Wednesday, December 19, 2018

It depends if he is Sephardic or Ashkenazic.

The Shach (Y.D. 265:24) and Magen Avraham (25:28), two major Ashkenazic halachic authorities, record the minhag that men do not remove their tefillin until after the milah. The reason, the Shach explains, is that the Torah describes both tefillin and brit milah as an “ot,” a sign. However, Rav Moshe Pirutinsky in his Sefer Habrit (265:133) cites a number of Acharonim who object to this practice. They argue that the tefillin are a “competing” ot to milah, and thus wearing tefillin during a brit detracts from the ot of brit milah. Moreover, these authorities note that the Gemara (Zevachim 19a) states that kohanim do not wear tefillin during the avodah. This is a relevant point because Chazal compare a brit milah to a korban (see, for example, the Biur Hagra Y.D. 265:40).

Indeed, the Aruch Hashulchan (Y.D. 265:38) notes that the minhag has emerged for men to remove their tefillin before the brit. In my experience, the generally accepted minhag today is that Ashkenazic men remove their tefillin before the brit, except for the father of the baby and the sandek. However, the Mishnah Berurah (25:55) writes that it is “proper” not to remove the tefillin until after the brit milah. Indeed, I once met Rav Reuven Feinstein (the son of Rav Moshe Feinstein) at a brit and noticed that he did not remove his tefillin until after the brit. He told me that this is proper practice for all to follow. Rav Moshe Snow reports that Rav Dovid Feinstein also does not remove his tefillin until after the brit.

Among Sephardim, however, the preferred custom is that even the father and sandek do not wear tefillin at a brit. As noted by Maran HaChida in his work Mar’it Ha’ayin, tefillin has the status of an “ot” (a sign of our covenant with God), and brit milah is likewise considered an “ot.” By wearing tefillin at a brit milah, one appears as though he belittles the brit’s status as an “ot.” Thus, the Chida writes, just as we do not wear tefillin on Shabbat, because Shabbat is considered an “ot,” one should also not wear tefillin at a brit milah. Accordingly, Chacham Ovadia Yosef, both in Teshuvot Yabia Omer (vol. 3, p. 13) and in Sova Smachot (7:2), rules that tefillin should preferably not be worn at a brit milah. Rav Eli Mansour notes that this was also the position of a leading Syrian Jewish rabbi, Chacham Baruch Ben-Haim, who noted that there is often much mingling that takes place just prior to a brit, and it is thus inappropriate to wear tefillin, which requires focus and concentration.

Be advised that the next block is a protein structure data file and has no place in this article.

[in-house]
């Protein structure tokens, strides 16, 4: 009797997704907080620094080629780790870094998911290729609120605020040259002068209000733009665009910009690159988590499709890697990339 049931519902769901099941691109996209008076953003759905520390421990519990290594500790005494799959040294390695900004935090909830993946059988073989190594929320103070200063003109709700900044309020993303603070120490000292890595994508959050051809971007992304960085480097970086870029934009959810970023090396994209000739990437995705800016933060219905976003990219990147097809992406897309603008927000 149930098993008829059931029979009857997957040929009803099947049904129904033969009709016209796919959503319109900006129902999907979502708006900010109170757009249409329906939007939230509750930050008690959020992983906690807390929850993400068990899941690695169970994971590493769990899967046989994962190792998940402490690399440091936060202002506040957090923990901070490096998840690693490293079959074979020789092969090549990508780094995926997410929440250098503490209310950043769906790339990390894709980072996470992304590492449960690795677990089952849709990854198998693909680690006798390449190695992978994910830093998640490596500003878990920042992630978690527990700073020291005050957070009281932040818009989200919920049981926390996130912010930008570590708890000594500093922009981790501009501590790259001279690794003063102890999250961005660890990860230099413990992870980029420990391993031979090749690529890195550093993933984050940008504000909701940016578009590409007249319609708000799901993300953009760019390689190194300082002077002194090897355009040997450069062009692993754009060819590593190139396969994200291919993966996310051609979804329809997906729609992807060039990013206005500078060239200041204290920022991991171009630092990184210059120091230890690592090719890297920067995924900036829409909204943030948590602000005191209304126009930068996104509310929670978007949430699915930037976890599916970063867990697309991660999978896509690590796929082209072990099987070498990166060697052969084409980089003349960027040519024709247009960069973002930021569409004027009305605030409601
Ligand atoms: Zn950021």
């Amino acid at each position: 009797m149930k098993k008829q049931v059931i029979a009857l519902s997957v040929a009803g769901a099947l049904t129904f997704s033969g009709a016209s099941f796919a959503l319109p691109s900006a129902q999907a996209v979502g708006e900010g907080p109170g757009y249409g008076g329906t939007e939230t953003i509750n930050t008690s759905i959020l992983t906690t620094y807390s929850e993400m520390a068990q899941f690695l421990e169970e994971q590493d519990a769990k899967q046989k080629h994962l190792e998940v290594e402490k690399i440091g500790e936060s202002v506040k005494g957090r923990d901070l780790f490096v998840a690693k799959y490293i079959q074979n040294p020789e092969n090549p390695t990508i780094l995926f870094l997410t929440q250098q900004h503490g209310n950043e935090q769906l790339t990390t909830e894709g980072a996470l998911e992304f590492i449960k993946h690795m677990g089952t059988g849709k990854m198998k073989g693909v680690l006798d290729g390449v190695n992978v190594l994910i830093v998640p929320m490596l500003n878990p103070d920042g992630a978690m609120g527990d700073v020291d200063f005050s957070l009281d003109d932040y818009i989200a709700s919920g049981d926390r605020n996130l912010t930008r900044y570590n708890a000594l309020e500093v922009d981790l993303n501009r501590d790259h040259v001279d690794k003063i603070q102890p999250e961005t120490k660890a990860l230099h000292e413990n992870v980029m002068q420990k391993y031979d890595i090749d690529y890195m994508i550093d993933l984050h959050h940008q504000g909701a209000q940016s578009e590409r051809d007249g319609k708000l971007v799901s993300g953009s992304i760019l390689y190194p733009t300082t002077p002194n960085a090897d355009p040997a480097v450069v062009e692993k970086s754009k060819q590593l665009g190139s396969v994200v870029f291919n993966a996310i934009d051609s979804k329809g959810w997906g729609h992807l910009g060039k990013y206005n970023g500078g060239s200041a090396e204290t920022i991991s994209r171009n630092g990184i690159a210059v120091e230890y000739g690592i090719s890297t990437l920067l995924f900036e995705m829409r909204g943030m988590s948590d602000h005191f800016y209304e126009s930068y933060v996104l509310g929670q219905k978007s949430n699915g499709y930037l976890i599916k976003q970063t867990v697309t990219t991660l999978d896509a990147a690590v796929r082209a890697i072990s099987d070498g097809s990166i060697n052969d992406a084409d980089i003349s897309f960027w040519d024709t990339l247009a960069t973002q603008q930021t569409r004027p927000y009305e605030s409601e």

Nevertheless, Rav Mansour writes that one should not object to those who wear tefillin at a brit, even among Sephardim, because there are documented accounts of great Sephardic sages who followed the practice of wearing tefillin. It is reported, for example, that Chacham Ben Zion Abba Shaul (Israel, 1923-1998) put on tefillin when he served as sandek for his grandson, and the great tzadik Chacham Mansur Ben Shimon also wore tefillin at britot. Therefore, notwithstanding the ruling of Chacham Ovadia, those who have a family tradition to wear tefillin at a brit may do so, and others should not object.

According to all opinions, however, if a brit milah takes place on Rosh Chodesh, when the tefillin is removed before Musaf, one should not put the tefillin on again after the prayer service for the brit. Since the tefillin is removed before Musaf, it should not be worn again afterward for the brit, according to all views. This point is made by the Kaf Hachaim (Orach Chaim 25:96) as well as by Chacham Ovadia Yosef, in Yabia Omer (ibid.). In addition, all agree that the father and sandek should wear a tallit during a brit milah.


Among Ashkenazic Jews, it is customary for the father and sandek to wear a tallit and tefillin during a brit milah. The Aruch HaShulchan and Mishnah Beuruah disagree as to whether the other men present at the brit should keep their tefillin on until the brit is completed. Chacham Ovadia Yosef rules that even a father should not wear tefillin during a brit if he is Sephardic. He should, however, wear a tallit. Rav Eli Mansour rules that a Sephardic Jew whose family tradition is to wear tefillin at the brit of his son should maintain his family practice, notwithstanding Chacham Ovadia’s ruling.

By Rabbi Haim Jachter

Rabbi Haim Jachter is the spiritual leader of Congregation Shaarei Orah, the Sephardic Congregation of Teaneck. He also serves as a rebbe at Torah Academy of Bergen County and a dayan on the Beth Din of Elizabeth.